I will be contacting Senator Steve Ogden, Representative Dan Gattis, and Governor Rick Perry about this. You and I both know that the government can do whatever they want and if we turn-up the heat on those good ole boys who made this sweet deal for private investors, we may just get the roads put back into the hands of the people. I suggest you keep your resume updated.


Malcom Terry

Toller Mayor Wynn wants to also sell our Airport

The revenue thirsty City of Austin Mayor Will Wynn wants to sell Austin’s NEW airport to the highest bidder, according to the Austin American Statesman today. Will Wynn also pushed to privatize our public freeways over the past few years. He voted to toll roads we’ve already paid for, as a member of CAMPO, everytime. A few snippets from the Statesman article:

Mayor Will Wynn, at least, is convinced that the city should unload Austin-Bergstrom International Airport.

Wynn said he has been lobbying his council peers for several months on the subject, picking up on a move by Chicago Mayor Richard Daley to lease that city's Midway Airport.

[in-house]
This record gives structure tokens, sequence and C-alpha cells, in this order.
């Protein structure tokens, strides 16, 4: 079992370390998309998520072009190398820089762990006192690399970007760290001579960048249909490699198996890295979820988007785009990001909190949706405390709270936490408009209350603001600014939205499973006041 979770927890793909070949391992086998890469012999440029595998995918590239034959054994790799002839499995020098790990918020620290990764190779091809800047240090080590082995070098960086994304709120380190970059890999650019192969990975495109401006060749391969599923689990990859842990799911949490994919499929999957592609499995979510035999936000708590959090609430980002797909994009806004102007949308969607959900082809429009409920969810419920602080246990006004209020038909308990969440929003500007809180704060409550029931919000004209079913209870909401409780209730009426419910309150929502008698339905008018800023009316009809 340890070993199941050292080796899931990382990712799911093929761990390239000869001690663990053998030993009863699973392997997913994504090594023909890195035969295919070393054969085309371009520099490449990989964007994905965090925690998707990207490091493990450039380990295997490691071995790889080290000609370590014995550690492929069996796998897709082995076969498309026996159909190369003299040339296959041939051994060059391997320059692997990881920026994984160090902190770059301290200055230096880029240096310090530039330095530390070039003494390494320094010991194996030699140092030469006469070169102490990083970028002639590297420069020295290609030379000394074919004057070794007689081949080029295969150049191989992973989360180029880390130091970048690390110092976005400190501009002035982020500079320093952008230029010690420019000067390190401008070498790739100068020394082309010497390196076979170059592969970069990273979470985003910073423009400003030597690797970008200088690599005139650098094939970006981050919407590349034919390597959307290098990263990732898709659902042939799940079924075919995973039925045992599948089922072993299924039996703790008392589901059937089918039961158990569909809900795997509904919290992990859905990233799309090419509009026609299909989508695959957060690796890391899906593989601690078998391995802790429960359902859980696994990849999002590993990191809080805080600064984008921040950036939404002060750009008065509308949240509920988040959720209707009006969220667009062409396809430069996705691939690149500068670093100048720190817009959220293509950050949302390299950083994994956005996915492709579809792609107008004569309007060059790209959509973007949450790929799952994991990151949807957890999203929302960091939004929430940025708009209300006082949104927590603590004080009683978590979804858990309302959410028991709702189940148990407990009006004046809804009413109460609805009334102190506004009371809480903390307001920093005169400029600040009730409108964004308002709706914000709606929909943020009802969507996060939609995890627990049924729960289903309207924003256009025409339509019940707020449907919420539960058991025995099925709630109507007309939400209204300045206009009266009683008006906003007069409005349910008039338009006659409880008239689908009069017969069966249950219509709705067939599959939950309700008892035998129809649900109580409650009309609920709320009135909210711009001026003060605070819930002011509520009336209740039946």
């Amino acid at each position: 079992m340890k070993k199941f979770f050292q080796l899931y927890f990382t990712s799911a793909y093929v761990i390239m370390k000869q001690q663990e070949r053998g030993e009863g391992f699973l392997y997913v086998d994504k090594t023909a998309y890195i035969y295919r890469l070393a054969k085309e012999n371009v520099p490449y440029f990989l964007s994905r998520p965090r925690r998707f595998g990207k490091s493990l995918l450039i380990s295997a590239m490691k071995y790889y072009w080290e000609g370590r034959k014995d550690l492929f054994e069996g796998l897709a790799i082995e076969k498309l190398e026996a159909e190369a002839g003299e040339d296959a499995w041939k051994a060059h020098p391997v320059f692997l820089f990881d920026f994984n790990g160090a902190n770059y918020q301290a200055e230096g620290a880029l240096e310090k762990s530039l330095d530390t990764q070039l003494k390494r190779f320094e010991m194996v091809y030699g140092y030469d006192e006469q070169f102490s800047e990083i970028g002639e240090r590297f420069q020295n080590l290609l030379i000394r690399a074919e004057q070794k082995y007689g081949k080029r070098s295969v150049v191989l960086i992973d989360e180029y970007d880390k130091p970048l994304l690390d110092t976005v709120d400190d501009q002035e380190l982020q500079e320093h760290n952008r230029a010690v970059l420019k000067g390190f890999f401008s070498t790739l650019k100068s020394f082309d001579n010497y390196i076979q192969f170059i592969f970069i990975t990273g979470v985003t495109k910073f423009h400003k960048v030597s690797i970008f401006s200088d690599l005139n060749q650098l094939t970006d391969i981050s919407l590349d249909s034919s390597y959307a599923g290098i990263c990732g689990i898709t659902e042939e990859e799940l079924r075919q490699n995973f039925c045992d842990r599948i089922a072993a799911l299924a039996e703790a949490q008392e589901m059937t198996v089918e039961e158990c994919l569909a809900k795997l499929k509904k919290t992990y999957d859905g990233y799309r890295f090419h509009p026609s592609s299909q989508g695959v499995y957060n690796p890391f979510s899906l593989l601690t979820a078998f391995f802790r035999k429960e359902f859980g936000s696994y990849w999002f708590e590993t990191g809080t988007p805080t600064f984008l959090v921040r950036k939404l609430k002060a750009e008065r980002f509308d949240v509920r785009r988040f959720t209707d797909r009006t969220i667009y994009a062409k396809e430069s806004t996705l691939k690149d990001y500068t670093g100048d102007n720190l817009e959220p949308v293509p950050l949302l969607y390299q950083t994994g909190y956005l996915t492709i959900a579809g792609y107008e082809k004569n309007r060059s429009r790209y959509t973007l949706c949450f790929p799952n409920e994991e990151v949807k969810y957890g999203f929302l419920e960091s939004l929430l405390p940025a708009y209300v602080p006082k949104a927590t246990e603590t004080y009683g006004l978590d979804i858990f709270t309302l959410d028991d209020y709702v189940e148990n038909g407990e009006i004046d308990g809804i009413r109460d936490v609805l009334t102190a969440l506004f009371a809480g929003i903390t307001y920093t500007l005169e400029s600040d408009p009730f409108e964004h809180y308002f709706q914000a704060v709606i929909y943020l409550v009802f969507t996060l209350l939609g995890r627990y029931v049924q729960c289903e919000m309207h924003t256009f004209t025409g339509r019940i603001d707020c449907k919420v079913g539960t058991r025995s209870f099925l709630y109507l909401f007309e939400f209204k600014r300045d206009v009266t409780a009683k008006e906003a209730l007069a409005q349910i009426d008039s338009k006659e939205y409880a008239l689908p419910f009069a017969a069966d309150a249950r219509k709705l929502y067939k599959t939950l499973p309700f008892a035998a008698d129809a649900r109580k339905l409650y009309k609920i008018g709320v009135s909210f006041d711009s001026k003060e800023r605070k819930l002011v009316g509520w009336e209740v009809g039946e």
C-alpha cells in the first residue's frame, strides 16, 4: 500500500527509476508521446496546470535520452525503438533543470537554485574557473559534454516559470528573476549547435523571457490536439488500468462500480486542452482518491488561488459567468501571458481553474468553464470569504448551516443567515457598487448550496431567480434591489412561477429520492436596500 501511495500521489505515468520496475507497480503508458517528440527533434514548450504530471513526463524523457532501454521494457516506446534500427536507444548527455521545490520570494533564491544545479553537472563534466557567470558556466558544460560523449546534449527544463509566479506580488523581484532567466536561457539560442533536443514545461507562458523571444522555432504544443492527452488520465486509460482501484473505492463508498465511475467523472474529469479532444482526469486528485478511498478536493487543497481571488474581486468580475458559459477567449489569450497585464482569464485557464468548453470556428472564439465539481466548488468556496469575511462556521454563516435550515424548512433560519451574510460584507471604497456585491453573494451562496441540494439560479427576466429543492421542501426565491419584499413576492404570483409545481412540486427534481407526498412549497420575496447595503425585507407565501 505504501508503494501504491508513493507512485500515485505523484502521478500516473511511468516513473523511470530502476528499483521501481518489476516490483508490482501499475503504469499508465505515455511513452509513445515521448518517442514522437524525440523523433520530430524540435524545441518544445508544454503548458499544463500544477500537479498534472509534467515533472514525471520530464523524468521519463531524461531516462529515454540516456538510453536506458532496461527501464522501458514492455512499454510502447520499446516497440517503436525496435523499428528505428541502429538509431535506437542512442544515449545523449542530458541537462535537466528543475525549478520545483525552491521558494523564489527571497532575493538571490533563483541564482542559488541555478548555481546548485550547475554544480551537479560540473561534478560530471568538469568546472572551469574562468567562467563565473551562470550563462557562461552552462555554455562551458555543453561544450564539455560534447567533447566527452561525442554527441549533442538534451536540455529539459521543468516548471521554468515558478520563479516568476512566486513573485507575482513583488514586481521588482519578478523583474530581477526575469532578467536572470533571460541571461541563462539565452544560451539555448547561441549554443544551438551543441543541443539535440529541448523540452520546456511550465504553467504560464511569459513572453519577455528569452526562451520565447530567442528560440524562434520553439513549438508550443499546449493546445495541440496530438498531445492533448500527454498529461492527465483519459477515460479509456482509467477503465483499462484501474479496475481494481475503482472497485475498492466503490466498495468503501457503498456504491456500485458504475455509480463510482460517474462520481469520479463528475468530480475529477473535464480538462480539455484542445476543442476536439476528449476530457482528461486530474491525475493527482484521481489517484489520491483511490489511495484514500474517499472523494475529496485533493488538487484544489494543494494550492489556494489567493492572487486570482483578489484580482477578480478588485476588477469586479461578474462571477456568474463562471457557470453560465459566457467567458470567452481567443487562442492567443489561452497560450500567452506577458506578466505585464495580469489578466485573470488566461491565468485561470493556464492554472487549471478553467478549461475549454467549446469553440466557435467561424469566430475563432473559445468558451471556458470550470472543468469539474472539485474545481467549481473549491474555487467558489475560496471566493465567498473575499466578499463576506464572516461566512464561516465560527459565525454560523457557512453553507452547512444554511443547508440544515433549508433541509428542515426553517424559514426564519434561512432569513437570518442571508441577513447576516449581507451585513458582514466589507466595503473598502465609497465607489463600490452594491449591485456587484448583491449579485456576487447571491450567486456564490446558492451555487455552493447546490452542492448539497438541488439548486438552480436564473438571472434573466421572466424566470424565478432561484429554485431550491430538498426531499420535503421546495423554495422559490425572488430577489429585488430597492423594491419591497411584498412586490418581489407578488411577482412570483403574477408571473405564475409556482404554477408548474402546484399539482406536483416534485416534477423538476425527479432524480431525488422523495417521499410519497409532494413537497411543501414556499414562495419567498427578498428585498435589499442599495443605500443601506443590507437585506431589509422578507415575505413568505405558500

"There's no financial reason whatsoever for the city to own the airport, as by law we can make not one penny from its operations or even property rentals," Wynn said Tuesday.
The privatization scheme, the selling of public assets, offers a short term financial quick fix for politicos and their campaigns. Short sighted politicians need to think and plan beyond the short-term gain. Whether we are talking about privatizing public highways, lottery or airport...it's all the same: Politicos we can't trust make the deal, give our assets away for cheap in exchange for campaign contributions. The special interests then sell it back to us for a big profits. That's dead wrong.

Now Mayor Wynn and others are out there pushing "Managed Lanes" - which are nothing more than tolls on roads we’ve already paid for - without using the “Toll” word. They are trying to trick the public by using the words “Managed lanes” instead of "Tolls".

TxDOT and the Toll Road "Super Lawyer" We Paid For.